In January the shopping centre Le Mall in Jeddah hosted a pop-up showroom exclusively made for female motorists. (IMAGE: Reem Baeshen / Reuters)
As the clock ticked past midnight, the women of Saudi Arabia finally fired up their engines. Today, on June 24 2018, the longstanding policy which banned women in Saudi Arabia from driving has officially been lifted.
Women had to rely on their husbands, fathers and brothers even to do as basic things as running errands and get to work. The ban became a global symbol of the oppression of women in the conservative kingdom.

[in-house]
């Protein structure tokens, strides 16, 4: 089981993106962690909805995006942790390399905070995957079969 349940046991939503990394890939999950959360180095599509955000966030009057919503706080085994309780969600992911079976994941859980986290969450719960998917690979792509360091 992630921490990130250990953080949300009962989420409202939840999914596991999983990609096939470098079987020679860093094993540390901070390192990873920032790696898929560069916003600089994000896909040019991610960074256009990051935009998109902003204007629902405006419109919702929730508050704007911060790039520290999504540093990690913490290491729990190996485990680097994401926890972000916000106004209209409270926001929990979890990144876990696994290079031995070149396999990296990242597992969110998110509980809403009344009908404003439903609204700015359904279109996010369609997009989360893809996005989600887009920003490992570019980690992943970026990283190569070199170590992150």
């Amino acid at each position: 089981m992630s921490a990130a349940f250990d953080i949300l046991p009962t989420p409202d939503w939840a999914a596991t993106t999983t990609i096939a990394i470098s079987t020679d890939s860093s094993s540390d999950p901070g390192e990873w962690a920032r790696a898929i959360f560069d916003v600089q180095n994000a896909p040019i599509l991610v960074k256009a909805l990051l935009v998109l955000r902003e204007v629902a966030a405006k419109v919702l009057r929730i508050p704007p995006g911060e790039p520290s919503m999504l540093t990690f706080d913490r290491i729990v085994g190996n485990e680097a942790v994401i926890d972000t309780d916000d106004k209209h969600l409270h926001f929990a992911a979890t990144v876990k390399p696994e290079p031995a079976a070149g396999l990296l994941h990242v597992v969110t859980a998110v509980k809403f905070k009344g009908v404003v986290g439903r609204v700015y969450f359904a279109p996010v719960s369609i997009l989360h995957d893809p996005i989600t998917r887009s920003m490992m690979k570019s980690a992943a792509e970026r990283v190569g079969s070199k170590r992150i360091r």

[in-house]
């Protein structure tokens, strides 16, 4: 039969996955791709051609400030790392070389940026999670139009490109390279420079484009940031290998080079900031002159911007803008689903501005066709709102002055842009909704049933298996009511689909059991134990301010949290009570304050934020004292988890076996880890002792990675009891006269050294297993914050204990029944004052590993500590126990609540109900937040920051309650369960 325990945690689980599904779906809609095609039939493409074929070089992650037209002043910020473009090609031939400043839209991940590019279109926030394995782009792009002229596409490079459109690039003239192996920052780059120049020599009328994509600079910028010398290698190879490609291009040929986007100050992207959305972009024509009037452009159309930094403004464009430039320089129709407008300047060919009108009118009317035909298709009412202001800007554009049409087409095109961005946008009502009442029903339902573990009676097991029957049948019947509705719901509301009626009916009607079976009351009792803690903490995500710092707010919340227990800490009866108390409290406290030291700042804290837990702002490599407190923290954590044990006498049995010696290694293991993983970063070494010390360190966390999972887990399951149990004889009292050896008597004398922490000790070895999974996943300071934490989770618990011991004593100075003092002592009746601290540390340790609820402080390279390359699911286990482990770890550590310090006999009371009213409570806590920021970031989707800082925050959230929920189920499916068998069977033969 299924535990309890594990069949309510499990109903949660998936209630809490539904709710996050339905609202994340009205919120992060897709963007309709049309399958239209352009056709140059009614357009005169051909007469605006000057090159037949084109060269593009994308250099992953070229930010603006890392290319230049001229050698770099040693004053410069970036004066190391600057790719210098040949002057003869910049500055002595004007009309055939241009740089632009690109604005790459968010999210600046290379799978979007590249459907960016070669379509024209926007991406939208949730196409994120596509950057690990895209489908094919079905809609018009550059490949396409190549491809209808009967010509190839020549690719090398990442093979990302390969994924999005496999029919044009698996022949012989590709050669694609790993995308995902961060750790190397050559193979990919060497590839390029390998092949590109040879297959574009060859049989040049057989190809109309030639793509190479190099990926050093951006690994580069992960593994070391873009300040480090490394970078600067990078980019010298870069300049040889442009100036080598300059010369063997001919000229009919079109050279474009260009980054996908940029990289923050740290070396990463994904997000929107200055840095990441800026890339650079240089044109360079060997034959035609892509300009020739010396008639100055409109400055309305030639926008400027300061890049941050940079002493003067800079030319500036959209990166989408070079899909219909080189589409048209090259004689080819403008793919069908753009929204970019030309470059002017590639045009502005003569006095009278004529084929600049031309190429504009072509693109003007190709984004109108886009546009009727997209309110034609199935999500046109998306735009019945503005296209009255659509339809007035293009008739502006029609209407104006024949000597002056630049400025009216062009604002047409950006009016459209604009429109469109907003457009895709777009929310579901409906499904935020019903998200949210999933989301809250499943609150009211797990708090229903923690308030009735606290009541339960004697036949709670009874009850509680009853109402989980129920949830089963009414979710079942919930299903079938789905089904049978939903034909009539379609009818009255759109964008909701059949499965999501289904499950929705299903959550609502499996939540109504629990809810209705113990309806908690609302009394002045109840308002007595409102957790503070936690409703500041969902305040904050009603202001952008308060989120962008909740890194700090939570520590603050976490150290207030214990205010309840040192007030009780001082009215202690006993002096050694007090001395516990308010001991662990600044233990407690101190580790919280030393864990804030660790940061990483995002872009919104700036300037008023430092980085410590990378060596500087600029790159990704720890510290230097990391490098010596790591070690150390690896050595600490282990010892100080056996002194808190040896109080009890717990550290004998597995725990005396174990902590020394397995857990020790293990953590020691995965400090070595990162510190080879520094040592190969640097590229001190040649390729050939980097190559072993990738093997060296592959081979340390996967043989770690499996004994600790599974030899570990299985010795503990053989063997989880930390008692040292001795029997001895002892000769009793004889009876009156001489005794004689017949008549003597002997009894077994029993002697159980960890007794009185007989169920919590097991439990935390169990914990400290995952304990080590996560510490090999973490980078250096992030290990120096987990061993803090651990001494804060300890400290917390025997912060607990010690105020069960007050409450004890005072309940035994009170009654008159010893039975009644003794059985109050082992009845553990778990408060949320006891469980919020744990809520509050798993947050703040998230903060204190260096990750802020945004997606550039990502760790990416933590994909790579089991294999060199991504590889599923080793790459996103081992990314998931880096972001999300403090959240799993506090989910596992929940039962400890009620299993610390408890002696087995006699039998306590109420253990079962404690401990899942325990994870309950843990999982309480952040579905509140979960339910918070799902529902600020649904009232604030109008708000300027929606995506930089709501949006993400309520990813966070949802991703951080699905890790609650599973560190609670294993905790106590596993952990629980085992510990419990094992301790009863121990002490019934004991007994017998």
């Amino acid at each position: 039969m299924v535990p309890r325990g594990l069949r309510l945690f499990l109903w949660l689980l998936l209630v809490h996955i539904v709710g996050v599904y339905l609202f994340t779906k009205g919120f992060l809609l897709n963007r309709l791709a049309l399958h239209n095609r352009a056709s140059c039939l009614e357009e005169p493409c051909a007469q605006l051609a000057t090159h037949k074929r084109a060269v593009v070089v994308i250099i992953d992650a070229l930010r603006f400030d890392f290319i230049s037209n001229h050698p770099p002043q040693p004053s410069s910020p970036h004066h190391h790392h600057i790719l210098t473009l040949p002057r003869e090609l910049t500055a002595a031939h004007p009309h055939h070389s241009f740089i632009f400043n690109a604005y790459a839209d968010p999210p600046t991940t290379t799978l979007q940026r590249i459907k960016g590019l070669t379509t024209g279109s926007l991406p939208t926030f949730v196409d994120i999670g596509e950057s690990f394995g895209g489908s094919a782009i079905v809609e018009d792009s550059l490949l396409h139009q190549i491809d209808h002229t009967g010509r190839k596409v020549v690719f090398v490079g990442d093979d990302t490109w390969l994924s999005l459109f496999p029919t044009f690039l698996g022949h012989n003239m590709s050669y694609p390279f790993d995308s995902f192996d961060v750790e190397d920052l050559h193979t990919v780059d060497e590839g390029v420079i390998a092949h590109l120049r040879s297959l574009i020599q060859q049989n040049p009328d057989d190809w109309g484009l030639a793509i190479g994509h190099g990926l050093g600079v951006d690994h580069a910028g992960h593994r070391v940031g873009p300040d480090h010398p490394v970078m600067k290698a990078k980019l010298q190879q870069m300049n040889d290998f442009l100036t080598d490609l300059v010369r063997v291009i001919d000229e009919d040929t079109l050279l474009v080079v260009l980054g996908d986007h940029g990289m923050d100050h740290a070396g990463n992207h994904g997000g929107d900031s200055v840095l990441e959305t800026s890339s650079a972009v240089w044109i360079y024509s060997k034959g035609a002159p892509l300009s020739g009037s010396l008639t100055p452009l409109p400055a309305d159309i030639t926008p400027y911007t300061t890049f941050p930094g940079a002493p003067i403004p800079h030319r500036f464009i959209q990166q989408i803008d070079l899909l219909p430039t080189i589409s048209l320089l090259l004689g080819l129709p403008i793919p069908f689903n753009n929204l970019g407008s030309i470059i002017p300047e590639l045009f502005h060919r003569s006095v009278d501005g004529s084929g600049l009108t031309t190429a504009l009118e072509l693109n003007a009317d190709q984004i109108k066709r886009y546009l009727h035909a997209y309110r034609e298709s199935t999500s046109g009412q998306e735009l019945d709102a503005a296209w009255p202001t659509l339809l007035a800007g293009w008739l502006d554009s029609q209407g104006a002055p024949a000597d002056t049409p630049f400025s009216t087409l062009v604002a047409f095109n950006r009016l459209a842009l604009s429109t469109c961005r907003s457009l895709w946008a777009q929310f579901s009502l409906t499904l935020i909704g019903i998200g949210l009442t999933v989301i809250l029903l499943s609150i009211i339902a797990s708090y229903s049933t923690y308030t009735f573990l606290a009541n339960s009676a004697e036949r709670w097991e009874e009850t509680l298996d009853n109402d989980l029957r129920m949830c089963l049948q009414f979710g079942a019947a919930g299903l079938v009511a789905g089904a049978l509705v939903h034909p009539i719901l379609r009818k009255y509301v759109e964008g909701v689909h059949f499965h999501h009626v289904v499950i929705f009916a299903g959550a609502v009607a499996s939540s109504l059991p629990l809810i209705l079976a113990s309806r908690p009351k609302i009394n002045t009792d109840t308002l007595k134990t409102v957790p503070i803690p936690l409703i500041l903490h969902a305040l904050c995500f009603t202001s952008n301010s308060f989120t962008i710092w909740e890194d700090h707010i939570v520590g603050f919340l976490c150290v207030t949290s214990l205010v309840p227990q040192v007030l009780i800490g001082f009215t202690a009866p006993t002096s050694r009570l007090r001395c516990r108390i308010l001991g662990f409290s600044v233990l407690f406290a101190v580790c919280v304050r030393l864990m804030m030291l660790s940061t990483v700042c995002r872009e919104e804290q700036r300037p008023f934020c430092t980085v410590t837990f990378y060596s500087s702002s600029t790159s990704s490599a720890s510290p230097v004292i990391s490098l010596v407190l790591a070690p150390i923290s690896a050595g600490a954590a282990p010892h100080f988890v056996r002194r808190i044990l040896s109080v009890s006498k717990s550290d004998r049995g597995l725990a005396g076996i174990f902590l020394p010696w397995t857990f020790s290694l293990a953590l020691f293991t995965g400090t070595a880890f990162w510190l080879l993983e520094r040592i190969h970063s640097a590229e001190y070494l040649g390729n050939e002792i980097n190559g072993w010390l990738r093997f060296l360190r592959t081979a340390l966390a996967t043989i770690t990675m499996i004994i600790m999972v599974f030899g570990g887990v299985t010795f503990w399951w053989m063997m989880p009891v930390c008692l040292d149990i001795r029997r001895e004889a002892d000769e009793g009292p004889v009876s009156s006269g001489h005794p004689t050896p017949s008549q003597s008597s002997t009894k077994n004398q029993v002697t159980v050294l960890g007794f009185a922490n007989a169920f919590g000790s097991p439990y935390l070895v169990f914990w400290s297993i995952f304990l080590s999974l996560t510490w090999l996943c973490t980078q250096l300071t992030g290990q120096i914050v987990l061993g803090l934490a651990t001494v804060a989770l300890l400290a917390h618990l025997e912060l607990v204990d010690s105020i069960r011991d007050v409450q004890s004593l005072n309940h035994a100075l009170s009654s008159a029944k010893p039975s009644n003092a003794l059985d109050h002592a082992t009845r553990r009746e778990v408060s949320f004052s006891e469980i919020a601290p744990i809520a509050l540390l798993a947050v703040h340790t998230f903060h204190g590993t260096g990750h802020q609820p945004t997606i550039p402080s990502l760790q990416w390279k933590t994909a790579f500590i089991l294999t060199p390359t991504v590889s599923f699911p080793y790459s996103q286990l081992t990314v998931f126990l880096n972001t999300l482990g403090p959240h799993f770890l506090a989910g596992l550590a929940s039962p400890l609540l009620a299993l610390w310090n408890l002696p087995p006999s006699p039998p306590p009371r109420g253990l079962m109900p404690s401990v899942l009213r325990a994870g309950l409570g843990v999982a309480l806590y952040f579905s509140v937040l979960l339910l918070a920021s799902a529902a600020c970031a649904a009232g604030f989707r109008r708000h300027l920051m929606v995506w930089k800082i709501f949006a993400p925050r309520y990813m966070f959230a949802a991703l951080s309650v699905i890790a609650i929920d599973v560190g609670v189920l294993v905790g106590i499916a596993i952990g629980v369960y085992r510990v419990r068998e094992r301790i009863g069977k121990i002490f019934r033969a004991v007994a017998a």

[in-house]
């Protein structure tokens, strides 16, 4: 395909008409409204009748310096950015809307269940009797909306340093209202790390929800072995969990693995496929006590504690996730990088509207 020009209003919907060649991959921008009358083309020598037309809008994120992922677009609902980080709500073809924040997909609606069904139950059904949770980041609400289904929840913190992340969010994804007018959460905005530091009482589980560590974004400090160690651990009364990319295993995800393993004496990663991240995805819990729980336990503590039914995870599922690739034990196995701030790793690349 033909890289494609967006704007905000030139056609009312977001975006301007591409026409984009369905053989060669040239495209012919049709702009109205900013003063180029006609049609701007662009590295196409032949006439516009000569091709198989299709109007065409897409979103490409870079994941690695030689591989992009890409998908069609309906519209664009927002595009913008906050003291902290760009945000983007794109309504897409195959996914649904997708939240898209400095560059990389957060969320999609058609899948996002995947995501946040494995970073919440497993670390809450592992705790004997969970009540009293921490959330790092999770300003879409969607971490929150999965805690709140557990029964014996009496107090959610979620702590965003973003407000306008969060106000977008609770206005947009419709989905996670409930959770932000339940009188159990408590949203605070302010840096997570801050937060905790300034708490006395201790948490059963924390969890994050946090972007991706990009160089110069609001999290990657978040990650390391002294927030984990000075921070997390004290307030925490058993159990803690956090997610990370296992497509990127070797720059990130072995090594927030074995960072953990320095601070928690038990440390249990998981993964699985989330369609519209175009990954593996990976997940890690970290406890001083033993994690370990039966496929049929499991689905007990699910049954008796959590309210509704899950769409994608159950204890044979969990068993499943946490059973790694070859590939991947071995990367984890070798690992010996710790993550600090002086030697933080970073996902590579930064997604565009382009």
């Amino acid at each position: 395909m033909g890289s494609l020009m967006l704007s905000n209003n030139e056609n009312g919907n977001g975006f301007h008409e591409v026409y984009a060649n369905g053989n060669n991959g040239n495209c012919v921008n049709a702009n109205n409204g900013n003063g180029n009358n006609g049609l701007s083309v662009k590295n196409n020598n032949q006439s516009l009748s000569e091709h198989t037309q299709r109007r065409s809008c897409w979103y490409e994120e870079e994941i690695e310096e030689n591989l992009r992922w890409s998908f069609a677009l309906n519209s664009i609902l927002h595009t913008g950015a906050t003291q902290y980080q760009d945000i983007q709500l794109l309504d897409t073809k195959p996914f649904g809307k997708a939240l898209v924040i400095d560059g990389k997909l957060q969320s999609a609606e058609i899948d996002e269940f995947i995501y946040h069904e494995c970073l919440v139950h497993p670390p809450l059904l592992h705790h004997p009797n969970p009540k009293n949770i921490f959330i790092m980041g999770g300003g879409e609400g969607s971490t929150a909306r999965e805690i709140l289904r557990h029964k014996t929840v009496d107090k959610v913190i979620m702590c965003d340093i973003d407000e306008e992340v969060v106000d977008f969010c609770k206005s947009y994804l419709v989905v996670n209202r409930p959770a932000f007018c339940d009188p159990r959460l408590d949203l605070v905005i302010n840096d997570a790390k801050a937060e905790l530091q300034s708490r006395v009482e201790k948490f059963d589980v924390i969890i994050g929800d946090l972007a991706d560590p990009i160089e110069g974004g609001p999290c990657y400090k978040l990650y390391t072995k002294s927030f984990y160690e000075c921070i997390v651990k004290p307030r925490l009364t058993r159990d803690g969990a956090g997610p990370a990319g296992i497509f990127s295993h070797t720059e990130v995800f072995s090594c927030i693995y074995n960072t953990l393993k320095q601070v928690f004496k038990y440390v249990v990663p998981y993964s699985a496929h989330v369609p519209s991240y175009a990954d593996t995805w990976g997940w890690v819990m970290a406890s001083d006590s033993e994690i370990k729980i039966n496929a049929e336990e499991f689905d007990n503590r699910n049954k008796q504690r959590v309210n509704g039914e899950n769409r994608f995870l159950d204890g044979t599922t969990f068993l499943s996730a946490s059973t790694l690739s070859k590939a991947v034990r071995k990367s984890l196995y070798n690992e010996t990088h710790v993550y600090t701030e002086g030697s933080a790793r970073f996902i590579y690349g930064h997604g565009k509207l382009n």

The fight for women’s right to drive have been a long-running struggle. For nearly three decades, Saudi women have been fighting to get behind the wheel. The outspoken women, and the men who supported their cause, did risk a lot.
The first driving campaign by activists was back in 1990. A major protest saw about 40 women getting in the driver’s seat, roaming the country's capital Riyadh. As a result they lost their jobs and passport. Several cases like this occurred later on.
A film of the women’s rights activist and writer Wajeha al-Huwaider driving was published on International Women's Day in 2008. It attracted massive international media attention, but the campaigns that gained an immense amount of support were still ignored.
Saudi Arabia was the only country in the world that did not allow female drivers, and it wasn’t until September 2017 that Saudi King Salman announced that women would be allowed to drive. Now, it is finally happening.